An old Chinese proverb: Have Garden…Will Need Stakes. Okay, I made that up, but I’m sure all gardeners will agree with the sentiment. Staking plants is a common activity. Without stakes, your tomatoes wouldn’t stand to attention for easy picking. Buying bamboo stakes doesn’t come cheap. A set of 10 1.2m bamboo stakes will set you back $6 or more. And you’d be lucky if those last you 3 growing seasons. They also come in that inevitable plastic packaging.
If you purchase untreated wooden stakes, we’re talking $1 each. It’s a costly business, this support system for plants. So time to talk frugal gardening.
We live in the Bay of Plenty region. Plenty rainfall. Plenty to forage. Including bamboo. Everywhere you drive, you pass swathes of bamboo growing by the roadsides. I have had my eyes on this patch as you enter our town, for a while now. The bamboo is just the right size, about 2cm diameter at the base, tapering to a fine 1cm top. It’s long, straight and doesn’t have the knobbly joints many bamboo species tend to have.
Bamboo can be quite invasive, especially in natural bush areas where it is left unmonitored. So in truth, we are doing everyone a favour by harvesting some of this fast growing resource. Bamboo when dried, has great strength, and unlike rigid pine stakes, has the ability to bend a little which is also good.
In order to harvest bamboo, you need to collect your stash 3 months in advance, so they have time to slowly dry out and strengthen up for the task ahead.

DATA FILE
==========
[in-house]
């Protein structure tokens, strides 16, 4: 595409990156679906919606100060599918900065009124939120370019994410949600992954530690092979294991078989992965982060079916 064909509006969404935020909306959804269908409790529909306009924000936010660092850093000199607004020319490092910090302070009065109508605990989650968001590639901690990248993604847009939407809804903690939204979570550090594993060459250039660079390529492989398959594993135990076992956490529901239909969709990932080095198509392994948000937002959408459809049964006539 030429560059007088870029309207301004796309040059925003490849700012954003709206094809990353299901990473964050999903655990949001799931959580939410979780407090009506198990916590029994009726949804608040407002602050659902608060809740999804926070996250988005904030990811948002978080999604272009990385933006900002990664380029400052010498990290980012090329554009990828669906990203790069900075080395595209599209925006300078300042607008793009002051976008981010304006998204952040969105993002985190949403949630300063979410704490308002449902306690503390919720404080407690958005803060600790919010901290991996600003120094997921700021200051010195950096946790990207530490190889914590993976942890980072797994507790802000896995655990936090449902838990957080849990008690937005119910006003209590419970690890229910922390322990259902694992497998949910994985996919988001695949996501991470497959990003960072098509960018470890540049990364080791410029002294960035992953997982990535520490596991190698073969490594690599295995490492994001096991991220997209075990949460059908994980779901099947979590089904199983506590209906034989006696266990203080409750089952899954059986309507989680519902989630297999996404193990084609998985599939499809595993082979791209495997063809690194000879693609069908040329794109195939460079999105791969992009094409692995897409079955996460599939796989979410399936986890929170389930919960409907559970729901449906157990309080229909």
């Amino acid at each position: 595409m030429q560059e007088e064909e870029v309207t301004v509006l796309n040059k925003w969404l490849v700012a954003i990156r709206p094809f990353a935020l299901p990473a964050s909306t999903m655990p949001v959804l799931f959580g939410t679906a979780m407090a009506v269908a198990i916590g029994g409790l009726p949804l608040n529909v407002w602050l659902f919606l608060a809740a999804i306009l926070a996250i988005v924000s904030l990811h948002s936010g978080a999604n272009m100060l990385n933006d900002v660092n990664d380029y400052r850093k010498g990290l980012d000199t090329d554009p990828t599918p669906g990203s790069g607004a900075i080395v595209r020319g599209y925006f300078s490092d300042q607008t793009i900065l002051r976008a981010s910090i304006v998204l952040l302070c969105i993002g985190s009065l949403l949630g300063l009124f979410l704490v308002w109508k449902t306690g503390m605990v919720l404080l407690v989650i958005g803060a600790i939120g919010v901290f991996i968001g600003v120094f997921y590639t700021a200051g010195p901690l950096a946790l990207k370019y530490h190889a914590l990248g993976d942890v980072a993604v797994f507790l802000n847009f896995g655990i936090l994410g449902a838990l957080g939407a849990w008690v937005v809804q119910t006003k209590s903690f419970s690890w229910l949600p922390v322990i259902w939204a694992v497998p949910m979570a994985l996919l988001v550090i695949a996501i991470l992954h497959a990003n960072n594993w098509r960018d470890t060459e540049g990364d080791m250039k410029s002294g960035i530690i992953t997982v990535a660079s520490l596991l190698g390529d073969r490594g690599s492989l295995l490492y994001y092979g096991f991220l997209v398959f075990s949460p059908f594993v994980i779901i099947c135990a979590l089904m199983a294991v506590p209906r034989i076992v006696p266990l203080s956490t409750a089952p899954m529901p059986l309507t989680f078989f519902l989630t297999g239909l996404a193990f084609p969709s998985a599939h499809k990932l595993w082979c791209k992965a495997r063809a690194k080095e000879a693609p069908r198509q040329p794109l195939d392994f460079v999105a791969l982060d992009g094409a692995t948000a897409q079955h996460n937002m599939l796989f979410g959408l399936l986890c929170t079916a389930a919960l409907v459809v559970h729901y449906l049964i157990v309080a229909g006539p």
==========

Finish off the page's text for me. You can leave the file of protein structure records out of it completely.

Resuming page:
Tools for harvesting Bamboo
- Big sharp loppers
- Sharp hand secateurs
- Gloves to protect your hands
- Garden twine (for binding lengths together for easy transporting)
Once you have lopped the bamboo at the base, you need to remove any side growth with the sharp secateurs. Remove the papery husks that protect the joints and cut off the thin tops to the length you want. I make two piles, one lot I cut to 1.2 m, the other I cut at 2 m. The smaller lengths are good for staking capsicums, broad beans, eggplants etc. and the longer lengths I use for tomatoes and bean teepees.
It is good to have help with your foraging. This makes your mission short, sharp and focussed. One cuts the bamboo, while the other cleans it up. Once prepped, simply tie bundles of 6-8 bamboo stakes together with the garden twine. All that’s left to be done, is to stand your bamboo bundles up in a sunny spot or garden shed to slowly dry out. If you complete your foraging in winter, your stakes will be ready for the busy Spring/Summer growing period. Voila!
So go forth and forage. It is time to prepare for the impending Growing Season ahead. Winter is a great time to clean up, gather resources and prepare for the busy times ahead. I usually weed and mulch pathways, scrub sowing and planting punnets and pots and tidy up the garden shed.